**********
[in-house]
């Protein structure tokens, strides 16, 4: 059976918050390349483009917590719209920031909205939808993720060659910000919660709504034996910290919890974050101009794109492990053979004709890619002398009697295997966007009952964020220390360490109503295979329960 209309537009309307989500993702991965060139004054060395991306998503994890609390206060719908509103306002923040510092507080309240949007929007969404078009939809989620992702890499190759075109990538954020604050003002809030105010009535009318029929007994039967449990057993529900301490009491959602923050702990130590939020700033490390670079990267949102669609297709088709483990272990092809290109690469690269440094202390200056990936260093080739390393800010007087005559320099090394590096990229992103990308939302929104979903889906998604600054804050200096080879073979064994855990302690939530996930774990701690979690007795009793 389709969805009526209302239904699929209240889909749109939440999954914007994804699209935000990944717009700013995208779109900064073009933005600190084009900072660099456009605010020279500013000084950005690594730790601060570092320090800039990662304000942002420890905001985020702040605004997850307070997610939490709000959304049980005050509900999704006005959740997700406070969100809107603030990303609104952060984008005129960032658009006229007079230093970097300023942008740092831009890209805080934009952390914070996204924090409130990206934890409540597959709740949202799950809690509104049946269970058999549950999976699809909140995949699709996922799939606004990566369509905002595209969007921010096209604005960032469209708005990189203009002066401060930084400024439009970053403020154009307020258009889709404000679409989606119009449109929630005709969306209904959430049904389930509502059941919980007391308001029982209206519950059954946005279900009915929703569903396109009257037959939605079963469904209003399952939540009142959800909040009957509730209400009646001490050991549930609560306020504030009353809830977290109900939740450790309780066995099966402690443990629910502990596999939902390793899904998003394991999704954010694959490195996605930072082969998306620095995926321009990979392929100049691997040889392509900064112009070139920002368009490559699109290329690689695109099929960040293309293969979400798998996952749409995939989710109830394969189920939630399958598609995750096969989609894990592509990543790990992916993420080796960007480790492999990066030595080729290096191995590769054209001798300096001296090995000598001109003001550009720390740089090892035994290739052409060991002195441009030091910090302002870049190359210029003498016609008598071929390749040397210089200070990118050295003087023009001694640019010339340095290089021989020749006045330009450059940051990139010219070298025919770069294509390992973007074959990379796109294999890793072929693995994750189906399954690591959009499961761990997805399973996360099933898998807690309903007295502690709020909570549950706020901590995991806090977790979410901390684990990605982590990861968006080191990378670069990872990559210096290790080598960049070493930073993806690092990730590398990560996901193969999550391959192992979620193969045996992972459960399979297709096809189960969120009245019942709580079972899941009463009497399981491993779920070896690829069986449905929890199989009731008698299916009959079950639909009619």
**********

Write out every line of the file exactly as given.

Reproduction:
[in-house]
């Protein structure tokens, strides 16, 4: 059976918050390349483009917590719209920031909205939808993720060659910000919660709504034996910290919890974050101009794109492990053979004709890619002398009697295997966007009952964020220390360490109503295979329960 209309537009309307989500993702991965060139004054060395991306998503994890609390206060719908509103306002923040510092507080309240949007929007969404078009939809989620992702890499190759075109990538954020604050003002809030105010009535009318029929007994039967449990057993529900301490009491959602923050702990130590939020700033490390670079990267949102669609297709088709483990272990092809290109690469690269440094202390200056990936260093080739390393800010007087005559320099090394590096990229992103990308939302929104979903889906998604600054804050200096080879073979064994855990302690939530996930774990701690979690007795009793 389709969805009526209302239904699929209240889909749109939440999954914007994804699209935000990944717009700013995208779109900064073009933005600190084009900072660099456009605010020279500013000084950005690594730790601060570092320090800039990662304000942002420890905001985020702040605004997850307070997610939490709000959304049980005050509900999704006005959740997700406070969100809107603030990303609104952060984008005129960032658009006229007079230093970097300023942008740092831009890209805080934009952390914070996204924090409130990206934890409540597959709740949202799950809690509104049946269970058999549950999976699809909140995949699709996922799939606004990566369509905002595209969007921010096209604005960032469209708005990189203009002066401060930084400024439009970053403020154009307020258009889709404000679409989606119009449109929630005709969306209904959430049904389930509502059941919980007391308001029982209206519950059954946005279900009915929703569903396109009257037959939605079963469904209003399952939540009142959800909040009957509730209400009646001490050991549930609560306020504030009353809830977290109900939740450790309780066995099966402690443990629910502990596999939902390793899904998003394991999704954010694959490195996605930072082969998306620095995926321009990979392929100049691997040889392509900064112009070139920002368009490559699109290329690689695109099929960040293309293969979400798998996952749409995939989710109830394969189920939630399958598609995750096969989609894990592509990543790990992916993420080796960007480790492999990066030595080729290096191995590769054209001798300096001296090995000598001109003001550009720390740089090892035994290739052409060991002195441009030091910090302002870049190359210029003498016609008598071929390749040397210089200070990118050295003087023009001694640019010339340095290089021989020749006045330009450059940051990139010219070298025919770069294509390992973007074959990379796109294999890793072929693995994750189906399954690591959009499961761990997805399973996360099933898998807690309903007295502690709020909570549950706020901590995991806090977790979410901390684990990605982590990861968006080191990378670069990872990559210096290790080598960049070493930073993806690092990730590398990560996901193969999550391959192992979620193969045996992972459960399979297709096809189960969120009245019942709580079972899941009463009497399981491993779920070896690829069986449905929890199989009731008698299916009959079950639909009619």